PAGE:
Later On

A blog written for those whose interests more or less match mine.

Brush problem

with one comment

Generally I can work with any brush I’m given, but today I had a problem with an Omega Silvertip. I used a shaving stick (of course—it’s Monday), and the Omega I selected seemed too large and too soft (not dense enough) to lather satisfactorily on my face. It also seemed a little waterproof, so time for a cleaning (see the video at I’ll clean it and try again when I’m using soap in a tub or a shaving cream.

It was enough of a problem that I rinsed my face (and the brush), used a different shaving stick (the D.R. Harris Almond), and picked up the Plisson HMW Size 12. That did a fine job, and I calmed down. The razor was my new old-stock Gillette NEW (discovered in an old drugstore that was being liquidated) and one of the Wilkinson blades—I think an Economie. This is the NEW with the turned-down comb and the ball-end handle.

Extremely smooth shave—lathering twice seems to have helped—with no sign of nicks or weepers. Still, I used the Thayers Medicated Superhazel—good for bites, burns, and skin irritations. It’s 20% alcohol (their other astringents are 10%), the same as their Witch Hazel with Aloe Vera Aftershave. The “medicated” refers to the camphor it contains.

I just noticed that their aftershave comes in a 4 oz bottle: too big for the TSA 3-oz. limit. But the witch hazels in the Thayers sampler pack come in 2-oz. bottles, which meets the TSA limit with room to spare. (Peacefrog pointed this out on TheShaveDen.) That pack doesn’t include the aftershave, but any of them makes a good aftershave.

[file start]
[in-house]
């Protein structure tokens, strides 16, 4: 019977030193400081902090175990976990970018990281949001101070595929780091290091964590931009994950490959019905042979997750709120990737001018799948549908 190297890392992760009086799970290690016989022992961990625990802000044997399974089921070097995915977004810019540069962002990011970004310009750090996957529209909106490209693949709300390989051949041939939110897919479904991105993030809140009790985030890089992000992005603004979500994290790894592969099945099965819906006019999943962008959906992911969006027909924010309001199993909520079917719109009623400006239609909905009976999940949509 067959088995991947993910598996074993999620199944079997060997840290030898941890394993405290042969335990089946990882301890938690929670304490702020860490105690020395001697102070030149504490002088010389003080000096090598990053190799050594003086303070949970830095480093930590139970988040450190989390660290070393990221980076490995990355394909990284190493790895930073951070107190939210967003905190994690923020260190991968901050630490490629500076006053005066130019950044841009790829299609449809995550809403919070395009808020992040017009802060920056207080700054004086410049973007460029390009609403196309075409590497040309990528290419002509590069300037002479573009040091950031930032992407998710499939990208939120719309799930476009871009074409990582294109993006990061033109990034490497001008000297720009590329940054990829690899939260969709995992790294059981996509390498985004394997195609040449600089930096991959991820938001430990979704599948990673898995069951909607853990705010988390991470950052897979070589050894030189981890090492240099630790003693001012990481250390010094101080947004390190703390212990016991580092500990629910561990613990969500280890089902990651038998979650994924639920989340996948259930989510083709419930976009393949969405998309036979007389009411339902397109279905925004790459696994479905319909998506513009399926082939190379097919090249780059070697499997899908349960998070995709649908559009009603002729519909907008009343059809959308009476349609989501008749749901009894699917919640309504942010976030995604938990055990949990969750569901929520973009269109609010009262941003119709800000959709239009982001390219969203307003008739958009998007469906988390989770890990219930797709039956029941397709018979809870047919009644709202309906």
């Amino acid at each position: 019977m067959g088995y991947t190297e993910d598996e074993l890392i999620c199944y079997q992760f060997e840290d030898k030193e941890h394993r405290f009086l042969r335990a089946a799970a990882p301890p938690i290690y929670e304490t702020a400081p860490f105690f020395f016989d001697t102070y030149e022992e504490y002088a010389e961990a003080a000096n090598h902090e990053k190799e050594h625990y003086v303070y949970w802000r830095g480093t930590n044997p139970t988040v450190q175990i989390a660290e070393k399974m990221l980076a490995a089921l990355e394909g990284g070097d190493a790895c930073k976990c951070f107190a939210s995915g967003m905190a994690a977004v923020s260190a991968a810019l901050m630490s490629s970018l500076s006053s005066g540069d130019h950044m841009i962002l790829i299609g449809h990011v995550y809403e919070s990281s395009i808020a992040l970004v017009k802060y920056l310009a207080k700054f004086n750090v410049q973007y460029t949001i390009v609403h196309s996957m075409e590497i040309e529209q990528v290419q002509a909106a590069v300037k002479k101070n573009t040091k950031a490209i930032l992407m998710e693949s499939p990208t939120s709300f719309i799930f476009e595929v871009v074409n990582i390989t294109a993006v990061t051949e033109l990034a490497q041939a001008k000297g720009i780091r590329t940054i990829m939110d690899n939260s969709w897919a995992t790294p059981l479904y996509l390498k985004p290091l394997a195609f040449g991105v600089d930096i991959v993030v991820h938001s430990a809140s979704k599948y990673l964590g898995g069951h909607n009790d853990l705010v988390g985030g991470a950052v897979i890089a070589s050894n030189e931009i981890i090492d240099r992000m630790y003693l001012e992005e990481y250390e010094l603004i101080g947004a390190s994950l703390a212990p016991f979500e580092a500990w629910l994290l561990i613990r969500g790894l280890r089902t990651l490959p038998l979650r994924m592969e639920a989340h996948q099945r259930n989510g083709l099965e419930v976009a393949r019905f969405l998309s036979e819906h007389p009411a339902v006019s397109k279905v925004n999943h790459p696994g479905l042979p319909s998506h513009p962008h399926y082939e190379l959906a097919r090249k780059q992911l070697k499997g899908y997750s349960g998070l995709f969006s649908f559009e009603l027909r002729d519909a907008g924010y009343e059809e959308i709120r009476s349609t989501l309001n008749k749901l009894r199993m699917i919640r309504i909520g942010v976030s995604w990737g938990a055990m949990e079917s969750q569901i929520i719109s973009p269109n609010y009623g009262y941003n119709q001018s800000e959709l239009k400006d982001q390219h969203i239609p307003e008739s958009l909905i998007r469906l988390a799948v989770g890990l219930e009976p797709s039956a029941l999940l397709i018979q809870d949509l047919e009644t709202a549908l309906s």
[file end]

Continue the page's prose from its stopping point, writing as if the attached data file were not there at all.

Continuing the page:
UPDATE: Giovanni of RazorandBrush writes:

I read your blog about the waterproof Omega brush. The problem you describe can be caused by shaving sticks in which Silicone grease is used as a slider lubricant. Nothing prevents lathering and makes badger hair waterproof faster than silicone grease. I don’t know if this is what happened in your case, but I thought I’d mention it, just in case.

That’s exactly what happened: the shave stick I used was one I made, and I lubricated the inside of the container with silicone grease, which clearly was a Truly Bad Idea. I’m going right now to revise earlier posts and include a warning.

Many thanks, Gio.

UPDATE 2: A post on SMF tells me that no lubricant is in fact needed:

You only need to start with a clean container and then fill it with the desired soap. Allow the soap to harden and you should be good to go. If you find the soap is hard to advance put the stick in the freezer for 30 minutes. Remove from the freezer and allow to sit for 10 minutes at room temperature and then try to advance the soap. Once the soap moves freely you are done. Soap is poured and removed from plastic molds all the time and usually does not stick too much so the freezer part may not even be necessary but is a trick soapmakers use on stubborn batches. No oil should be necessary to get the soap to release.

Written by Leisureguy

3 September 2007 at 7:57 am

Posted in Shaving

One Response

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  1. Additionally, grapeseed oil can help your skin heal, as it has mildly astringent and antiseptic properties, which
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    good ingredient for anti-aging skin creams. In
    addition it promotes the healing of the skin by its astringent
    and antiseptic qualities. Grapeseed oil, as the name suggests, is pressed
    form the seeds of grapes.



    15 May 2013 at 3:30 pm

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